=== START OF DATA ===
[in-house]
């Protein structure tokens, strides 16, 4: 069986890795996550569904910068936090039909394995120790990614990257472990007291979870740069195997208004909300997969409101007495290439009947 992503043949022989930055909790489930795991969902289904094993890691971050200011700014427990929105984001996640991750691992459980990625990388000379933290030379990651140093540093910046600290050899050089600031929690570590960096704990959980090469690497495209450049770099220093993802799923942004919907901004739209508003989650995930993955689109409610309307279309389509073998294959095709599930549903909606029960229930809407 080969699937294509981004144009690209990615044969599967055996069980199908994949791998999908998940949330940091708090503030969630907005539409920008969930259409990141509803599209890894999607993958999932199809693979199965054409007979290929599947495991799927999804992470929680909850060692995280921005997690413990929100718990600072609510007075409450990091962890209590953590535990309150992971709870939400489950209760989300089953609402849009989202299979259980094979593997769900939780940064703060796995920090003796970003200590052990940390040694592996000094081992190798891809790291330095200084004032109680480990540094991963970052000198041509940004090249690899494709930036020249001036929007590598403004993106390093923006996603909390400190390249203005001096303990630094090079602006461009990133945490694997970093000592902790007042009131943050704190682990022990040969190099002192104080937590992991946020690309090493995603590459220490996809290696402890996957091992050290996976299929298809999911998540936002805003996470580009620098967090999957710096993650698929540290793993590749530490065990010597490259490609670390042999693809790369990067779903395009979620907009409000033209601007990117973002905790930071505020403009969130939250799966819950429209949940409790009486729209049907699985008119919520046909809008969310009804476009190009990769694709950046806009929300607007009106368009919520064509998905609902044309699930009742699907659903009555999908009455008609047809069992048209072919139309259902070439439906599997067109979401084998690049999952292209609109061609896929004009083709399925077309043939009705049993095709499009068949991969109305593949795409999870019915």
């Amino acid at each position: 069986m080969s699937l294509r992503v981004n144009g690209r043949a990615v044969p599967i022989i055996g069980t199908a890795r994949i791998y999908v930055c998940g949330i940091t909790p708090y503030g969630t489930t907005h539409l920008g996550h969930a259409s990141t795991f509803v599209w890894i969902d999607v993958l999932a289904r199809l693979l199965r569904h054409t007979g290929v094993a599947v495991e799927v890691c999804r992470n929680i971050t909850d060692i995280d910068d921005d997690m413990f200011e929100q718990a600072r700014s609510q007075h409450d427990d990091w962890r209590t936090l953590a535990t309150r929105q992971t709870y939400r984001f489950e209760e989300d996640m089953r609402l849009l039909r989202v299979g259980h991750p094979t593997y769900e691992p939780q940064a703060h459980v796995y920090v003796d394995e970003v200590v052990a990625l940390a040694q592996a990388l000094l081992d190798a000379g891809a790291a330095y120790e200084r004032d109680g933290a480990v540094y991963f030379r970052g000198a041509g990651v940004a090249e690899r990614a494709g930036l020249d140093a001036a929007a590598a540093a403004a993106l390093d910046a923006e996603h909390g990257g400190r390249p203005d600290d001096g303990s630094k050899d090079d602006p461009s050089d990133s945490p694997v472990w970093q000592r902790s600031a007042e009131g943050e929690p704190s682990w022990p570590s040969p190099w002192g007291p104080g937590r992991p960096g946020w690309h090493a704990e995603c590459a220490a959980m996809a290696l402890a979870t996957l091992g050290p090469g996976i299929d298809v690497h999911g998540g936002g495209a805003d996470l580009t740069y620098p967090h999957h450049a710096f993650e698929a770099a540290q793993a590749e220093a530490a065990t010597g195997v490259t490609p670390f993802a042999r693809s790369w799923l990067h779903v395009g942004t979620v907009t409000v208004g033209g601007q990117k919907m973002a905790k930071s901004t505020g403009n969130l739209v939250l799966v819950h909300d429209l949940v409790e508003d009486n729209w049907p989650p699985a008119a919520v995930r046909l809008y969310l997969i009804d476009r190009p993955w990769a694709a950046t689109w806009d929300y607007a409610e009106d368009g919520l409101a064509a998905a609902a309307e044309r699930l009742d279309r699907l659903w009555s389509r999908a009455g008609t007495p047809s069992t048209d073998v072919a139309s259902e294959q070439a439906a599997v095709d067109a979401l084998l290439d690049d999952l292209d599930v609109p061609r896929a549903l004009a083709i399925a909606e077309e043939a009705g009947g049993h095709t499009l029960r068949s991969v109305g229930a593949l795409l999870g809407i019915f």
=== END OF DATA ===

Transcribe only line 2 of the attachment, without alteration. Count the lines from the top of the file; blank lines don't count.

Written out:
């Protein structure tokens, strides 16, 4: 069986890795996550569904910068936090039909394995120790990614990257472990007291979870740069195997208004909300997969409101007495290439009947 992503043949022989930055909790489930795991969902289904094993890691971050200011700014427990929105984001996640991750691992459980990625990388000379933290030379990651140093540093910046600290050899050089600031929690570590960096704990959980090469690497495209450049770099220093993802799923942004919907901004739209508003989650995930993955689109409610309307279309389509073998294959095709599930549903909606029960229930809407 080969699937294509981004144009690209990615044969599967055996069980199908994949791998999908998940949330940091708090503030969630907005539409920008969930259409990141509803599209890894999607993958999932199809693979199965054409007979290929599947495991799927999804992470929680909850060692995280921005997690413990929100718990600072609510007075409450990091962890209590953590535990309150992971709870939400489950209760989300089953609402849009989202299979259980094979593997769900939780940064703060796995920090003796970003200590052990940390040694592996000094081992190798891809790291330095200084004032109680480990540094991963970052000198041509940004090249690899494709930036020249001036929007590598403004993106390093923006996603909390400190390249203005001096303990630094090079602006461009990133945490694997970093000592902790007042009131943050704190682990022990040969190099002192104080937590992991946020690309090493995603590459220490996809290696402890996957091992050290996976299929298809999911998540936002805003996470580009620098967090999957710096993650698929540290793993590749530490065990010597490259490609670390042999693809790369990067779903395009979620907009409000033209601007990117973002905790930071505020403009969130939250799966819950429209949940409790009486729209049907699985008119919520046909809008969310009804476009190009990769694709950046806009929300607007009106368009919520064509998905609902044309699930009742699907659903009555999908009455008609047809069992048209072919139309259902070439439906599997067109979401084998690049999952292209609109061609896929004009083709399925077309043939009705049993095709499009068949991969109305593949795409999870019915």